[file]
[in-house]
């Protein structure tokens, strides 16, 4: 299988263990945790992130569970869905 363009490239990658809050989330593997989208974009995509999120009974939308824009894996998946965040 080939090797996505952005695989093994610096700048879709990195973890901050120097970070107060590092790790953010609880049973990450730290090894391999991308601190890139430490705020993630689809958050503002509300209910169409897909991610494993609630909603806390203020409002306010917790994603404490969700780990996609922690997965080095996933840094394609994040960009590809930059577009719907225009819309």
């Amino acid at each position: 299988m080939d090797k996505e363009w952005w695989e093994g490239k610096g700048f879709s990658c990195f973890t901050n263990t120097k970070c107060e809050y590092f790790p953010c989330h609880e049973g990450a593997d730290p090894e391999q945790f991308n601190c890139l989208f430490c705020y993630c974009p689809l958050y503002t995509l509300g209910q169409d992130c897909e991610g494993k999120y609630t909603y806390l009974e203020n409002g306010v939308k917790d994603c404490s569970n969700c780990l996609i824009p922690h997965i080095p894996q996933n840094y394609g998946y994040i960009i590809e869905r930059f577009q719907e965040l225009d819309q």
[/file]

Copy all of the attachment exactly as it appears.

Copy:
[in-house]
């Protein structure tokens, strides 16, 4: 299988263990945790992130569970869905 363009490239990658809050989330593997989208974009995509999120009974939308824009894996998946965040 080939090797996505952005695989093994610096700048879709990195973890901050120097970070107060590092790790953010609880049973990450730290090894391999991308601190890139430490705020993630689809958050503002509300209910169409897909991610494993609630909603806390203020409002306010917790994603404490969700780990996609922690997965080095996933840094394609994040960009590809930059577009719907225009819309």
């Amino acid at each position: 299988m080939d090797k996505e363009w952005w695989e093994g490239k610096g700048f879709s990658c990195f973890t901050n263990t120097k970070c107060e809050y590092f790790p953010c989330h609880e049973g990450a593997d730290p090894e391999q945790f991308n601190c890139l989208f430490c705020y993630c974009p689809l958050y503002t995509l509300g209910q169409d992130c897909e991610g494993k999120y609630t909603y806390l009974e203020n409002g306010v939308k917790d994603c404490s569970n969700c780990l996609i824009p922690h997965i080095p894996q996933n840094y394609g998946y994040i960009i590809e869905r930059f577009q719907e965040l225009d819309q």